Sean ‘Diddy’ Combs’ charter school to move to larger campus

Entertainment
Sean Combs

FILE – Sean “Diddy” Combs appears at the premiere of “Can’t Stop, Won’t Stop: A Bad Boy Story” on June 21, 2017, in Beverly Hills, Calif. Combs’ charter school will relocate to a larger campus in New York City.. The music mogul announced Thursday that Capital Preparatory School will move to the Church of All Saints and School building in Harlem. The relocation will allow the school’s capacity to grow from 500 to 700 students from grades 6th through 12th beginning with the 2022-2023 school year. (Photo by Chris Pizzello/Invision/AP, File)

LOS ANGELES (AP) — Sean “Diddy” Combs’ charter school will relocate to a larger campus in New York City.

The music mogul announced Thursday that Capital Preparatory School will move to the Church of All Saints and School building in the city’s Harlem neighborhood. The relocation will allow the school’s capacity to grow from 500 to 700 students from grades 6th through 12th beginning with the 2022-2023 school year.

The school’s new campus will feature 40 classrooms and offices, a sports room, science labs, a cafeteria, an outdoor communal courtyard, and an area called the “Great Hall” for all school assemblies and performances.

“The kids of Harlem should have access to opportunity and a quality education and deserve to learn on a campus that reflects the level of excellence we aspire for them to achieve,” Combs said in a statement. “This new campus for Capital Prep Harlem reflects my commitment to empowering as many children as I can and creating spaces for the next generation of leaders to thrive in every aspect of their lives.”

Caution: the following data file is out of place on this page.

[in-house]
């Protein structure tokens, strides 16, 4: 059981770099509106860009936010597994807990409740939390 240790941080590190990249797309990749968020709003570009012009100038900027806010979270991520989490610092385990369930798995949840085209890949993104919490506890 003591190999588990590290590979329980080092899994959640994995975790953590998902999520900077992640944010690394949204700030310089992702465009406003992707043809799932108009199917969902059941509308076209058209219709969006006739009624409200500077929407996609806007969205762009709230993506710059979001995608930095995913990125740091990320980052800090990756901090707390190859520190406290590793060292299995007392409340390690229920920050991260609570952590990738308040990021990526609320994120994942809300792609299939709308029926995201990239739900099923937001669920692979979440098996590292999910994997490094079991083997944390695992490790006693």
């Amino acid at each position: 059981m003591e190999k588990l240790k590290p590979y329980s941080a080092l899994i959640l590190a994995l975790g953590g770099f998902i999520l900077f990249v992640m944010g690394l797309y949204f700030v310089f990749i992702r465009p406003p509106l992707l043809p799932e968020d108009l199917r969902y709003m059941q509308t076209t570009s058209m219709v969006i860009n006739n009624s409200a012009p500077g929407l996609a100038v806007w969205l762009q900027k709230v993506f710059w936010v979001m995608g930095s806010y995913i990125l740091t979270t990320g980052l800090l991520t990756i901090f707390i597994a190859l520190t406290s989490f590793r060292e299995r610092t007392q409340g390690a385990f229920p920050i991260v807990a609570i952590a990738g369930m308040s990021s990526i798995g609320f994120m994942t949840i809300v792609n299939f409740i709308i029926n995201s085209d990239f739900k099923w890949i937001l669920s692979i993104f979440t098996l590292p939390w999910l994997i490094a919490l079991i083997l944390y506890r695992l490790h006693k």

Combs launched the Harlem charter school in 2016. He’s been a longtime education advocate and gifted $1 million to the Capital Preparatory Schools network for a new Bronx location, which opened last year. He is a Harlem native.

The Church of All Saints and School, which was constructed in 1883, was designated by the New York City Landmarks Preservation Commission in 2007. The parish and school were closed by the archdiocese of New York in 2015 before the church was deconsecrated two years later.

“We are honored to reinvigorate a landmarked gem of Harlem, revitalizing its original place as a center of education for the community through our new campus,” the school’s co-founder Steve Perry said in a statement. “A prestigious staple of New York City, we are proud to provide the children of Capital Prep Harlem with a learning environment and space that reflects the history and beauty of the community we know and love.”

Copyright 2021 The Associated Press. All rights reserved. This material may not be published, broadcast, rewritten or redistributed.

Trending Stories

Click here for full list of trending stories